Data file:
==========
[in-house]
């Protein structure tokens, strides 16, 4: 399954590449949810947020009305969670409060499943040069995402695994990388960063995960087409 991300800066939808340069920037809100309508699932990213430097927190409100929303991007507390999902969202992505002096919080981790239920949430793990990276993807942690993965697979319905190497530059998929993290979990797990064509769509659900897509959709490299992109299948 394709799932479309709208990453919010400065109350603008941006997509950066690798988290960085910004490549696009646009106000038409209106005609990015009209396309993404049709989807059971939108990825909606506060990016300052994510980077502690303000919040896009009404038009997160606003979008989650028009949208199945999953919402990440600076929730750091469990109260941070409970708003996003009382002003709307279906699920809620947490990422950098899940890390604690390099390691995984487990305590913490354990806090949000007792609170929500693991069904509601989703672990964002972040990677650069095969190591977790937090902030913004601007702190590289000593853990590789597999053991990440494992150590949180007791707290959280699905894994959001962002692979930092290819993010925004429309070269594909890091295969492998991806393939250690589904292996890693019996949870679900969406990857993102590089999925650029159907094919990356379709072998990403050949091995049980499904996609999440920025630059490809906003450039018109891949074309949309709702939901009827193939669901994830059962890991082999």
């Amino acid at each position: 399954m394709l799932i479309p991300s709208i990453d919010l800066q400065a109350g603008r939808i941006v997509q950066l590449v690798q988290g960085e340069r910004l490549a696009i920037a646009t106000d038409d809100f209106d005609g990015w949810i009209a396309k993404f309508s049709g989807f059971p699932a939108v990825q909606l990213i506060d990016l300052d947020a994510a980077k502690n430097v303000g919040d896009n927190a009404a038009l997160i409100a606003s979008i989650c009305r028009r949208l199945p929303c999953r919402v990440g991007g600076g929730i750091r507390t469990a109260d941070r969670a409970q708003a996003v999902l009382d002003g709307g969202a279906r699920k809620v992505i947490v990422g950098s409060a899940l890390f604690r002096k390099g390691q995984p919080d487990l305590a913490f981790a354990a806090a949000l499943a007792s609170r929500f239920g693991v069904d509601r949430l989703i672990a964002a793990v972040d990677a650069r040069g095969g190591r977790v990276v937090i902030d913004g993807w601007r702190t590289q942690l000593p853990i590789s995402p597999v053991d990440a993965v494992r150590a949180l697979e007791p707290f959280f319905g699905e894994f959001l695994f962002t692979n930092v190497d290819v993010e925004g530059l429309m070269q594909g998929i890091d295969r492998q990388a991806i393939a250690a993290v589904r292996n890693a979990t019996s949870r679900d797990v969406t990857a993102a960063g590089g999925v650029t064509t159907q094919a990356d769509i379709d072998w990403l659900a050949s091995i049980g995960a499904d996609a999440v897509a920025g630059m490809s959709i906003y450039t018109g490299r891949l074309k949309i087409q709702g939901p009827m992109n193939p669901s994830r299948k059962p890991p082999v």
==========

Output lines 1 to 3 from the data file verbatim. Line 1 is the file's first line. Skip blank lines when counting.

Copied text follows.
[in-house]
């Protein structure tokens, strides 16, 4: 399954590449949810947020009305969670409060499943040069995402695994990388960063995960087409 991300800066939808340069920037809100309508699932990213430097927190409100929303991007507390999902969202992505002096919080981790239920949430793990990276993807942690993965697979319905190497530059998929993290979990797990064509769509659900897509959709490299992109299948 394709799932479309709208990453919010400065109350603008941006997509950066690798988290960085910004490549696009646009106000038409209106005609990015009209396309993404049709989807059971939108990825909606506060990016300052994510980077502690303000919040896009009404038009997160606003979008989650028009949208199945999953919402990440600076929730750091469990109260941070409970708003996003009382002003709307279906699920809620947490990422950098899940890390604690390099390691995984487990305590913490354990806090949000007792609170929500693991069904509601989703672990964002972040990677650069095969190591977790937090902030913004601007702190590289000593853990590789597999053991990440494992150590949180007791707290959280699905894994959001962002692979930092290819993010925004429309070269594909890091295969492998991806393939250690589904292996890693019996949870679900969406990857993102590089999925650029159907094919990356379709072998990403050949091995049980499904996609999440920025630059490809906003450039018109891949074309949309709702939901009827193939669901994830059962890991082999």
């Amino acid at each position: 399954m394709l799932i479309p991300s709208i990453d919010l800066q400065a109350g603008r939808i941006v997509q950066l590449v690798q988290g960085e340069r910004l490549a696009i920037a646009t106000d038409d809100f209106d005609g990015w949810i009209a396309k993404f309508s049709g989807f059971p699932a939108v990825q909606l990213i506060d990016l300052d947020a994510a980077k502690n430097v303000g919040d896009n927190a009404a038009l997160i409100a606003s979008i989650c009305r028009r949208l199945p929303c999953r919402v990440g991007g600076g929730i750091r507390t469990a109260d941070r969670a409970q708003a996003v999902l009382d002003g709307g969202a279906r699920k809620v992505i947490v990422g950098s409060a899940l890390f604690r002096k390099g390691q995984p919080d487990l305590a913490f981790a354990a806090a949000l499943a007792s609170r929500f239920g693991v069904d509601r949430l989703i672990a964002a793990v972040d990677a650069r040069g095969g190591r977790v990276v937090i902030d913004g993807w601007r702190t590289q942690l000593p853990i590789s995402p597999v053991d990440a993965v494992r150590a949180l697979e007791p707290f959280f319905g699905e894994f959001l695994f962002t692979n930092v190497d290819v993010e925004g530059l429309m070269q594909g998929i890091d295969r492998q990388a991806i393939a250690a993290v589904r292996n890693a979990t019996s949870r679900d797990v969406t990857a993102a960063g590089g999925v650029t064509t159907q094919a990356d769509i379709d072998w990403l659900a050949s091995i049980g995960a499904d996609a999440v897509a920025g630059m490809s959709i906003y450039t018109g490299r891949l074309k949309i087409q709702g939901p009827m992109n193939p669901s994830r299948k059962p890991p082999v």